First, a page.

With everyone in the living room talking, occupied, still shoving cake in their mouths, Locklin picked up the P-51, inspected the wings and tail, popped off the engine cover and looked inside at all the wires and gears. He brought out his screwdriver keychain and with a couple quick turns, loosened the propeller, then headed back into the living room.

“Hun,” Roger said, “you want me to put some more logs on the fire?”

“Please,” Melanie said.

Locklin grabbed a beer and sat on the couch. The kids were laughing. The dog barked at something on the back porch. He pictured quiet Meadow Road, saw the P-51 tracing through the winter air, then losing control, veering, dropping, exploding onto the asphalt, leaving behind shiny shards to sparkle in the afternoon sun.

Melanie straightened up the kitchen and Roger dropped another log onto the fire. Will and his pals were on the floor, listening to Floyd talk about one of his teachers at school: “I swear,” he said, “she has this thing on her cheek, a mole or something, and there’s this huge hair that grows from it. And whenever she uses the overhead projector, it blows around because of the fan!” The kids laughed hard.

“You think it’s charged up?” Will asked.

“Probably,” Floyd said.

The kids rushed to the bedroom.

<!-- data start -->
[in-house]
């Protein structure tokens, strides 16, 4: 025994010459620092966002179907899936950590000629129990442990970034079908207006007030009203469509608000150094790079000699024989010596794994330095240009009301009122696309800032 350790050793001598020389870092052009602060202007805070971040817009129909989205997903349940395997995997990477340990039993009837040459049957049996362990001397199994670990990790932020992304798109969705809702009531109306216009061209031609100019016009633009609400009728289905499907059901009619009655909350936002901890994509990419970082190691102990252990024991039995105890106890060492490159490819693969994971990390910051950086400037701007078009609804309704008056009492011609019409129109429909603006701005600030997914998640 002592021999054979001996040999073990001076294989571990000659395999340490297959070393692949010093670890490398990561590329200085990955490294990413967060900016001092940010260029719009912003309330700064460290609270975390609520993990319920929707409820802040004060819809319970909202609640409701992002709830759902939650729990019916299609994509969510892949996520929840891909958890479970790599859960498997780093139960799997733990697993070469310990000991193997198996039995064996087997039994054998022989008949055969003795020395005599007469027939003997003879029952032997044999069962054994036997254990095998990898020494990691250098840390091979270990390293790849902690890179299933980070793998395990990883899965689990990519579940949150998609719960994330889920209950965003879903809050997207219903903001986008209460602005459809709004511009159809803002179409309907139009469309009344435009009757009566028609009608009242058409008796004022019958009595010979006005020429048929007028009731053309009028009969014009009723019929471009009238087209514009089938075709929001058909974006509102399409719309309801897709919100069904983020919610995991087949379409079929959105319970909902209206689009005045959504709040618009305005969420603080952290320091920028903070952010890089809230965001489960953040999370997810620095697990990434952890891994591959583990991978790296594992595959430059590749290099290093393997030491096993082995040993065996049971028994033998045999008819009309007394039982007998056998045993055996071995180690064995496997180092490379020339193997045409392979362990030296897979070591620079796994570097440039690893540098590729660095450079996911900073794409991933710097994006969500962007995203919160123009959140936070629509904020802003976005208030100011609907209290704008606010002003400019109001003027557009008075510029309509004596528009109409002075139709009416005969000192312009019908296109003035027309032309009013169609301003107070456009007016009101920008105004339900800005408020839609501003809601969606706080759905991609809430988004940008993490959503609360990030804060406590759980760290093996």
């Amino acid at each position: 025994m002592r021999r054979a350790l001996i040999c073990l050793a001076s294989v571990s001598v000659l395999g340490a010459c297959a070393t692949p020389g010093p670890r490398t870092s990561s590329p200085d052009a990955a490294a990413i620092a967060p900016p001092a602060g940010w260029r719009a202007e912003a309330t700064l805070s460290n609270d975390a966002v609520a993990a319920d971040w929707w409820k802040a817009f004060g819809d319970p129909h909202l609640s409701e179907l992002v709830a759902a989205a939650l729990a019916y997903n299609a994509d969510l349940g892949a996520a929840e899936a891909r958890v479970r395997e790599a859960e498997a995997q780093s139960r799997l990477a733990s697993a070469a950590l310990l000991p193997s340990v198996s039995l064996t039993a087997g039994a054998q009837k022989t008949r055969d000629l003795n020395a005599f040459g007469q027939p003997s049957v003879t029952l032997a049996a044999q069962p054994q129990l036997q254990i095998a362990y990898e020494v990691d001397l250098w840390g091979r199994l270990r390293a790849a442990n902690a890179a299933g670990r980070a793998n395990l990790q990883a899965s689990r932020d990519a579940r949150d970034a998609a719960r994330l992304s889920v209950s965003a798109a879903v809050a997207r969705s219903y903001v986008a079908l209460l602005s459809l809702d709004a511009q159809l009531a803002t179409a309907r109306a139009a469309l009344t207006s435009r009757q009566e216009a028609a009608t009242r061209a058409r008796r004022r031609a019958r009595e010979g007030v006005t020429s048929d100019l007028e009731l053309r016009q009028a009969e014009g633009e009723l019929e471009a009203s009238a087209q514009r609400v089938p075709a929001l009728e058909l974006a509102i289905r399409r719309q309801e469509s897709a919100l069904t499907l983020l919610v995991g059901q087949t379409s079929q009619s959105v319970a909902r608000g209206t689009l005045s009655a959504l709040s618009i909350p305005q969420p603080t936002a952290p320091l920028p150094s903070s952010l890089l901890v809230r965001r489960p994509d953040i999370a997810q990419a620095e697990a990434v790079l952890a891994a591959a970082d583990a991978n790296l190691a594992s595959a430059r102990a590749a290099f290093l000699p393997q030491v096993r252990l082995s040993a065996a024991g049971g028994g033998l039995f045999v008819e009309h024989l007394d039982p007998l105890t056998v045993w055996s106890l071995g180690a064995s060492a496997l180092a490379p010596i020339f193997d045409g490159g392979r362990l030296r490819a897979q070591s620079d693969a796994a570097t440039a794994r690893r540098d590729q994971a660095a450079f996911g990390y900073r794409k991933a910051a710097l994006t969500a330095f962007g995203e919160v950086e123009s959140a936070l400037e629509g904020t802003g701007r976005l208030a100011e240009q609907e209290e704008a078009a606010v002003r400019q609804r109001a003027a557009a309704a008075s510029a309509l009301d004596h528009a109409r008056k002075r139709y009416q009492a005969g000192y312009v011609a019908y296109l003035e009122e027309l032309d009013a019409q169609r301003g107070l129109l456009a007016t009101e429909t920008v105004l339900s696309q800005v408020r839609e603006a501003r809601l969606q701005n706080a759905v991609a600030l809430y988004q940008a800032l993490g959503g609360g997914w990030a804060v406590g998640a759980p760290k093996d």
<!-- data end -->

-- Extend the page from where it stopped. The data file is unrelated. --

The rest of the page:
“The light’s blinking!”

They took the plane outside. Melanie, Roger, Figgy, and Locklin followed. Will set the plane down at the south end of Meadow Road. The kids were excited, talking over one another and telling Will what he should do. Locklin stood still, hands deep in his pockets, a light smile on his face.

“Watch this,” Will said. “I was reading the manual. Gonna make it do a barrel roll.”

“Be careful,” Roger said.

“Yes,” Melanie said. “Be careful, sweetie.”

“Let it rip,” said Floyd.

“Go for it,” said Locklin, running his tongue over his beer-soaked lips.

Will slammed the joystick up and the tires hummed as they spun along the pavement. When the plane moved fast enough, a little light blinked on the joystick, telling the “pilot” that it was ready for take-off. Will pressed the button and the plane lifted, flying over a car, a stop sign, a two-story house, and then an old maple. It flew northward until Will brought it back around towards the house. He was calling out his movements, and Floyd was repeating them in a garbled voice that was supposed to sound like a walkie-talkie. “All right,” Will said, “gonna attempt a roll.” Then Floyd said it: “Attempting barrel roll. All clear.”

Melanie held Roger’s hand, her thin fingers intertwined with his thick ones. Early after Locklin and Melanie separated, her ring finger had a tan line from where her wedding band used to sit, and that always made Locklin happy—made him feel that even nature was on his side. But now, that sliver of skin had found the sun.

Will twisted a few knobs on the joystick and, just then, the propeller flew off and skipped across the pavement. The ping grew softer and softer as it made its way down the road.

“Oh, no,” Floyd said.

The P-51 began to wobble like a fat duck and nosedived straight down at a home, shattering as it crashed into a neighbor’s chimney.

“Jesus!” Roger said. “What the hell? What did you do?”
“Nothing,” Will said. “I was just doing it like normal and the propeller flew off.”

“Flew off,” Roger said. His neck turned red. “It’s brand new!”

“I swear,” Will said, his lips quivering.

Locklin couldn’t believe what he’d done. When he’d looked at the plane, he’d seen Roger, never Will.